What Do the Poor Need? Try Asking Them

by | Aug 9, 2015 | News, Systemic change

Invite all to tableUnder the title “What Do the Poor Need? Try Asking Them” David L. Kirp writes in the Sunday Review of a principle that is bedrock for the Vincentian Family approach to systemic change. Invite everyone to the table, especially those most affected!

He writes,

FOR decades, policy makers have treated poverty as a sign of helplessness and ineptitude. The worse off the neighborhood — the higher the rate of poverty, crime, and juvenile delinquency — the less influence it would have over its future. Social service agencies conducted “needs assessments” rather than asking residents what would strengthen their community. Government agencies or private entrepreneurs then delivered brick-and-mortar solutions — a new school, medical clinic or housing.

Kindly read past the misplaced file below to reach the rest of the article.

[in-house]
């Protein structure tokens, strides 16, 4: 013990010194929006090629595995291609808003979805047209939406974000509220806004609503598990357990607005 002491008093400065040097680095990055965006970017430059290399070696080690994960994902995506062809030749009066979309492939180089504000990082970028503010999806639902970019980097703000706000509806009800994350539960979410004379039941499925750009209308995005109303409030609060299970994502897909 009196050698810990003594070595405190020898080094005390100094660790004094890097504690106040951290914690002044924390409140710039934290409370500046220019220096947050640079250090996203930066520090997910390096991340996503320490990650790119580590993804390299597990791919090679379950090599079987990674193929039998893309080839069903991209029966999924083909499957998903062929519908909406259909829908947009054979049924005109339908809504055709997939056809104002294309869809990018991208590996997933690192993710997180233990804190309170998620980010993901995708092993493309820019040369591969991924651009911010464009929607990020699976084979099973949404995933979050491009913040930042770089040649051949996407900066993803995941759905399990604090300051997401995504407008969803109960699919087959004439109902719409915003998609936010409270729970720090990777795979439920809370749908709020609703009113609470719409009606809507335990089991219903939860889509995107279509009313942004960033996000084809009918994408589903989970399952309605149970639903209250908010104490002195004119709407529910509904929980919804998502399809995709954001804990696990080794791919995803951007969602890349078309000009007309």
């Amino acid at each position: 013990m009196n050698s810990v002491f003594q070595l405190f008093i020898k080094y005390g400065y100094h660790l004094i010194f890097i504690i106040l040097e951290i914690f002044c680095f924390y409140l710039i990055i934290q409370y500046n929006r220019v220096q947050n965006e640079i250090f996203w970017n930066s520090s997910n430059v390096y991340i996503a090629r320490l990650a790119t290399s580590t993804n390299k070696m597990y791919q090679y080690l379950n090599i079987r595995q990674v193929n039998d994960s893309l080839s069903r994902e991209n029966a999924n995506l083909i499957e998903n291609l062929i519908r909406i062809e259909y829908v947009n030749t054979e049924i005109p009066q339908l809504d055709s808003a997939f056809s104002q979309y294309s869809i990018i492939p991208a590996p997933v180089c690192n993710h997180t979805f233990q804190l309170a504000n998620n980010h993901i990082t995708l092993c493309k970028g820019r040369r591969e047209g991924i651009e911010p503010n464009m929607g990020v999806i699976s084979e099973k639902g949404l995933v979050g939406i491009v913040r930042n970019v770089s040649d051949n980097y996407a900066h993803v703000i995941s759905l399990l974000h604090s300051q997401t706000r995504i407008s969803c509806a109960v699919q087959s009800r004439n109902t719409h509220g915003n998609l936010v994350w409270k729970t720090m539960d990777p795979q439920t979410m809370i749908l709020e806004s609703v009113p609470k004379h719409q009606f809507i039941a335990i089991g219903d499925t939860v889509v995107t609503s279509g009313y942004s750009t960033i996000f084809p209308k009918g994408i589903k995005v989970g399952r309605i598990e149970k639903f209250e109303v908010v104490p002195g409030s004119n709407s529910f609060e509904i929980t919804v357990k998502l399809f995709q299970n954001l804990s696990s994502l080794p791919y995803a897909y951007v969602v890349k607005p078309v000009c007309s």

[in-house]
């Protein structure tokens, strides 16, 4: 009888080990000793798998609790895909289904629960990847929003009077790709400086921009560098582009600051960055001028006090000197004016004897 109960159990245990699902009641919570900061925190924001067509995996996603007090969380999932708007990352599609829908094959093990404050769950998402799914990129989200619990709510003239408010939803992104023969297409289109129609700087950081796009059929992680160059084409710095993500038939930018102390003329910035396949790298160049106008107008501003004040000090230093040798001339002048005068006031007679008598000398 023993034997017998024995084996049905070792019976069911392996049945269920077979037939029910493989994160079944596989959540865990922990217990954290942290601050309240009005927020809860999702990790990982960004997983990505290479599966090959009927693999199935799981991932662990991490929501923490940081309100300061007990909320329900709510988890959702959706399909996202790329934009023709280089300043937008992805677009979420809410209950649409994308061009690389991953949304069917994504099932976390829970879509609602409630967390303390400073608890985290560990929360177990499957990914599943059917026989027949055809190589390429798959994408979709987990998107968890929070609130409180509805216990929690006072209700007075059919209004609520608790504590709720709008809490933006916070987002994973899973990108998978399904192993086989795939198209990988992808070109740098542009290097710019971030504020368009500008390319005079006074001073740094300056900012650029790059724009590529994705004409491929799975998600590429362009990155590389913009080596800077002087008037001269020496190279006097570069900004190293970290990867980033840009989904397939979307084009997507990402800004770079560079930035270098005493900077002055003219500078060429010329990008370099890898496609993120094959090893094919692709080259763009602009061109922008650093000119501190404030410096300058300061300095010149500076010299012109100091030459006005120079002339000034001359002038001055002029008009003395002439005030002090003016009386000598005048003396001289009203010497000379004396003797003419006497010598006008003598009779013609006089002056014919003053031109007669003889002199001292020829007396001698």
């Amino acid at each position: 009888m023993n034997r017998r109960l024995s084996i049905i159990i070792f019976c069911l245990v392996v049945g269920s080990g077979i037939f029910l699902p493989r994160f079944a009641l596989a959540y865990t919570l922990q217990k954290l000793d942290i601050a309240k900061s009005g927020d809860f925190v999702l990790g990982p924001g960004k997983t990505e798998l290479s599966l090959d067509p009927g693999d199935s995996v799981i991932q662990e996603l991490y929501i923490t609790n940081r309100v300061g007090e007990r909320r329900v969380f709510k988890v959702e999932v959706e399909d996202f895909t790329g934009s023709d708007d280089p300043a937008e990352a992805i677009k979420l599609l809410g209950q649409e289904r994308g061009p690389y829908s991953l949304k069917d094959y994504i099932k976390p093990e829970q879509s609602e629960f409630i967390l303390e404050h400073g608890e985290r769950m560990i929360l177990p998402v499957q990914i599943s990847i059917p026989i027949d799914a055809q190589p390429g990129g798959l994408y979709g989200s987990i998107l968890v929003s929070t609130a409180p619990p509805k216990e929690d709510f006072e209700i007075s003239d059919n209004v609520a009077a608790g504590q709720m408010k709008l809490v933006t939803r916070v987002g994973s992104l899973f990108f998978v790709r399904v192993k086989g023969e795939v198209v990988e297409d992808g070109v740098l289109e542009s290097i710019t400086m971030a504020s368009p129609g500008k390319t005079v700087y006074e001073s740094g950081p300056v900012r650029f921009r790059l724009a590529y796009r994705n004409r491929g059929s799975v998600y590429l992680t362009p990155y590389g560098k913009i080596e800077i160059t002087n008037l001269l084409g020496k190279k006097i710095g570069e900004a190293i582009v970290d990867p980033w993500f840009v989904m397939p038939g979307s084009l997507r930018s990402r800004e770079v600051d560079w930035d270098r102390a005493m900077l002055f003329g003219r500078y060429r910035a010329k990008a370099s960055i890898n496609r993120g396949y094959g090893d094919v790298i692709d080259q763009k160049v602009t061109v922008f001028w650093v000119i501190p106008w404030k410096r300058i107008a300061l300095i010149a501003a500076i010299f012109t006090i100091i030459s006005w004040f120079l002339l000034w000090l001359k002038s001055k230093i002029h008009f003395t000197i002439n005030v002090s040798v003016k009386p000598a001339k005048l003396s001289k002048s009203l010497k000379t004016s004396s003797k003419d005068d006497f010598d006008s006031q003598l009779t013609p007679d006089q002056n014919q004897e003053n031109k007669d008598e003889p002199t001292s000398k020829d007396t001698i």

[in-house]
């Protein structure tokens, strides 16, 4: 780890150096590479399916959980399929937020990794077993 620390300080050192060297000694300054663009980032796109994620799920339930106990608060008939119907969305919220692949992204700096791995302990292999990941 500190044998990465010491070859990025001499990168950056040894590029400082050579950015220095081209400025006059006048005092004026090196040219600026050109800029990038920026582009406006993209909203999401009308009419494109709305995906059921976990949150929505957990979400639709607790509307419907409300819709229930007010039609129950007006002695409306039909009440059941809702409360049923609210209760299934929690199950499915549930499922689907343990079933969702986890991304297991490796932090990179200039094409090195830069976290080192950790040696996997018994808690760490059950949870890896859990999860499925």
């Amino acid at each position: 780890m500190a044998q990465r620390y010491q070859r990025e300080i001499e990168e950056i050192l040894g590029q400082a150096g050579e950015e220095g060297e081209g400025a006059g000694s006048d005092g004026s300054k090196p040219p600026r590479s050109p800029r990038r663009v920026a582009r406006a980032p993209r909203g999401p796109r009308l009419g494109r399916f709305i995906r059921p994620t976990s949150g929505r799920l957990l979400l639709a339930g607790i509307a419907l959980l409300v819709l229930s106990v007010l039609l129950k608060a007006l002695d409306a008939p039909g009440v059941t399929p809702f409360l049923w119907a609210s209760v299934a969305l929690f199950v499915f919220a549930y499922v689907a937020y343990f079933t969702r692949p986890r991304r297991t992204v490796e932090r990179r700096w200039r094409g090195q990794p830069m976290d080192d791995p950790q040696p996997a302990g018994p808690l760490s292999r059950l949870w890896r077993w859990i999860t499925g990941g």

It seldom worked. Take Baltimore, which has been “renewed” again and again. Two decades ago, more than $130 million was poured into the neighborhood where the arrest of Freddie Gray sparked riots last spring. The vision was grand — more than a thousand homes were built or renovated; education and health services were introduced — but the jobs disappeared and the drug trade continued to flourish.

To improve poor neighborhoods, the people who live there must have a hand in deciding their own fate. That approach works well in Houston, where one program has enabled hundreds of thousands of poor residents, many of them immigrants, to move up the ladder of economic and educational opportunity each year. It’s a strategy that can — and should — be implemented nationwide.

After giving examples, the article concludes with what Vincentians know and believe…

Community development isn’t a quick fix. It’s hard work and it takes time. But what’s happening in Houston, Atlanta and elsewhere shows that it’s worth doing.